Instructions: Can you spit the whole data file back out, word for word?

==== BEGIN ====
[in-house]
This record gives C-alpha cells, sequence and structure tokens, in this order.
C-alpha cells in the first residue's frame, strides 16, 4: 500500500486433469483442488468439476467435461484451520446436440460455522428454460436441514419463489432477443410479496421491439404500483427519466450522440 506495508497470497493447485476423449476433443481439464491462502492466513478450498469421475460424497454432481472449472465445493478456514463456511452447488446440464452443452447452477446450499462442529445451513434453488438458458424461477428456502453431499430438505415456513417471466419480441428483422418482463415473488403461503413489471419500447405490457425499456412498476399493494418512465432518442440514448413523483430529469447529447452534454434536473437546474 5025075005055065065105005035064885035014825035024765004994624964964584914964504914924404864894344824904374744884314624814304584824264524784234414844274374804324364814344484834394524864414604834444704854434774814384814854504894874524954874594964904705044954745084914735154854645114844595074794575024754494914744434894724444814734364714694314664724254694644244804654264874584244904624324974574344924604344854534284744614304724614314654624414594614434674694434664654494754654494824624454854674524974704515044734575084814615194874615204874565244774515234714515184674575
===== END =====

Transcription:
[in-house]
This record gives C-alpha cells, sequence and structure tokens, in this order.
C-alpha cells in the first residue's frame, strides 16, 4: 500500500486433469483442488468439476467435461484451520446436440460455522428454460436441514419463489432477443410479496421491439404500483427519466450522440 506495508497470497493447485476423449476433443481439464491462502492466513478450498469421475460424497454432481472449472465445493478456514463456511452447488446440464452443452447452477446450499462442529445451513434453488438458458424461477428456502453431499430438505415456513417471466419480441428483422418482463415473488403461503413489471419500447405490457425499456412498476399493494418512465432518442440514448413523483430529469447529447452534454434536473437546474 5025075005055065065105005035064885035014825035024765004994624964964584914964504914924404864894344824904374744884314624814304584824264524784234414844274374804324364814344484834394524864414604834444704854434774814384814854504894874524954874594964904705044954745084914735154854645114844595074794575024754494914744434894724444814734364714694314664724254694644244804654264874584244904624324974574344924604344854534284744614304724614314654624414594614434674694434664654494754654494824624454854674524974704515044734575084814615194874615204874565244774515234714515184674575